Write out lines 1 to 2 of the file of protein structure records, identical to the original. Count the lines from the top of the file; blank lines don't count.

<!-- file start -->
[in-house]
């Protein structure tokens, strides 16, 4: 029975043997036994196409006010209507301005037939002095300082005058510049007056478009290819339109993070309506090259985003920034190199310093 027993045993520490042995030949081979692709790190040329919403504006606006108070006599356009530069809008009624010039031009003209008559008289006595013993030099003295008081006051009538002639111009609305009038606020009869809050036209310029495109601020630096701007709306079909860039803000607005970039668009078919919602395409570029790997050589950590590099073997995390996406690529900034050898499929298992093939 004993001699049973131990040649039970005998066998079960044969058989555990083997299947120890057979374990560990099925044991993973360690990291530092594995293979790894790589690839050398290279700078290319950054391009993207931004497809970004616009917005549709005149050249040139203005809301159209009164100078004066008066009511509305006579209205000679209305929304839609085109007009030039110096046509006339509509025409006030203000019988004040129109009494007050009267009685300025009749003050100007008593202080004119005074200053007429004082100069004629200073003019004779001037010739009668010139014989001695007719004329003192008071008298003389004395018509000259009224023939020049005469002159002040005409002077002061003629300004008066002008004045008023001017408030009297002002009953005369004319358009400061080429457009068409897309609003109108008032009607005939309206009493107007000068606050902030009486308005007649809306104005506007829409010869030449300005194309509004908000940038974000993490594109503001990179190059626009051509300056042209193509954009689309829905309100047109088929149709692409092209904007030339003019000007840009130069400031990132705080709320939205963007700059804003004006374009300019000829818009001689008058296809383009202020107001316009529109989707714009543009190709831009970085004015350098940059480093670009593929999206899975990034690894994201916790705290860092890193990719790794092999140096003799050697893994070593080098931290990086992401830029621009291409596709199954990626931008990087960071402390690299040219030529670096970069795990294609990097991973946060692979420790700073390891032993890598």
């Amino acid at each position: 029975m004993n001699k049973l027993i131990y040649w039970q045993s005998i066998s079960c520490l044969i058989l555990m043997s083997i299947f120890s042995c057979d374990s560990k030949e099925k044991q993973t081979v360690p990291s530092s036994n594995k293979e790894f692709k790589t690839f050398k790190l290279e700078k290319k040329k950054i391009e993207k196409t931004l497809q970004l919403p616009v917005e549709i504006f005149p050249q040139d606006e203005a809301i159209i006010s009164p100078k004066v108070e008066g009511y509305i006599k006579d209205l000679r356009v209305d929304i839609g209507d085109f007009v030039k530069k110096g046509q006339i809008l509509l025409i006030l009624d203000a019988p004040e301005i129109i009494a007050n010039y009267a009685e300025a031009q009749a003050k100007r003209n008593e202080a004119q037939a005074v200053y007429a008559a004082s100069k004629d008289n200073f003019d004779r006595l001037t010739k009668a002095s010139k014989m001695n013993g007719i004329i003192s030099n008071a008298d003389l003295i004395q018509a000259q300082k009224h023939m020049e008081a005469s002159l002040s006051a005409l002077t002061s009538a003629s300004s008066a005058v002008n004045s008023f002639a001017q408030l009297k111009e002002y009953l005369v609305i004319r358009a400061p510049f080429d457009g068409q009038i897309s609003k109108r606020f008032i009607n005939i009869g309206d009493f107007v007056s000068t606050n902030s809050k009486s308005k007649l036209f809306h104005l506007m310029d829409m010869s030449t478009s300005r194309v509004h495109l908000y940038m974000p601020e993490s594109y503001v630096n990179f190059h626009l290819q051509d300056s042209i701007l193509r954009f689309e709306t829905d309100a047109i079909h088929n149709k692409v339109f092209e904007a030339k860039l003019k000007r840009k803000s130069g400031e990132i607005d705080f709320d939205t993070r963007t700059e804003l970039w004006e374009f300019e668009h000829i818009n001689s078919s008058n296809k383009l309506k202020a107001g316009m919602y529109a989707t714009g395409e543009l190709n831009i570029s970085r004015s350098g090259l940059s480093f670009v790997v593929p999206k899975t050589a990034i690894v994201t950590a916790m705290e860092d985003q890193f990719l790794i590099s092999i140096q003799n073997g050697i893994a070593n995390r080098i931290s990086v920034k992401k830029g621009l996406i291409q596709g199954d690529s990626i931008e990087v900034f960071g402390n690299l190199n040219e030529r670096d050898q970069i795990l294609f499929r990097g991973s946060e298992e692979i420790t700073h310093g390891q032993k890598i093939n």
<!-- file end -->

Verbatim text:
[in-house]
């Protein structure tokens, strides 16, 4: 029975043997036994196409006010209507301005037939002095300082005058510049007056478009290819339109993070309506090259985003920034190199310093 027993045993520490042995030949081979692709790190040329919403504006606006108070006599356009530069809008009624010039031009003209008559008289006595013993030099003295008081006051009538002639111009609305009038606020009869809050036209310029495109601020630096701007709306079909860039803000607005970039668009078919919602395409570029790997050589950590590099073997995390996406690529900034050898499929298992093939 004993001699049973131990040649039970005998066998079960044969058989555990083997299947120890057979374990560990099925044991993973360690990291530092594995293979790894790589690839050398290279700078290319950054391009993207931004497809970004616009917005549709005149050249040139203005809301159209009164100078004066008066009511509305006579209205000679209305929304839609085109007009030039110096046509006339509509025409006030203000019988004040129109009494007050009267009685300025009749003050100007008593202080004119005074200053007429004082100069004629200073003019004779001037010739009668010139014989001695007719004329003192008071008298003389004395018509000259009224023939020049005469002159002040005409002077002061003629300004008066002008004045008023001017408030009297002002009953005369004319358009400061080429457009068409897309609003109108008032009607005939309206009493107007000068606050902030009486308005007649809306104005506007829409010869030449300005194309509004908000940038974000993490594109503001990179190059626009051509300056042209193509954009689309829905309100047109088929149709692409092209904007030339003019000007840009130069400031990132705080709320939205963007700059804003004006374009300019000829818009001689008058296809383009202020107001316009529109989707714009543009190709831009970085004015350098940059480093670009593929999206899975990034690894994201916790705290860092890193990719790794092999140096003799050697893994070593080098931290990086992401830029621009291409596709199954990626931008990087960071402390690299040219030529670096970069795990294609990097991973946060692979420790700073390891032993890598």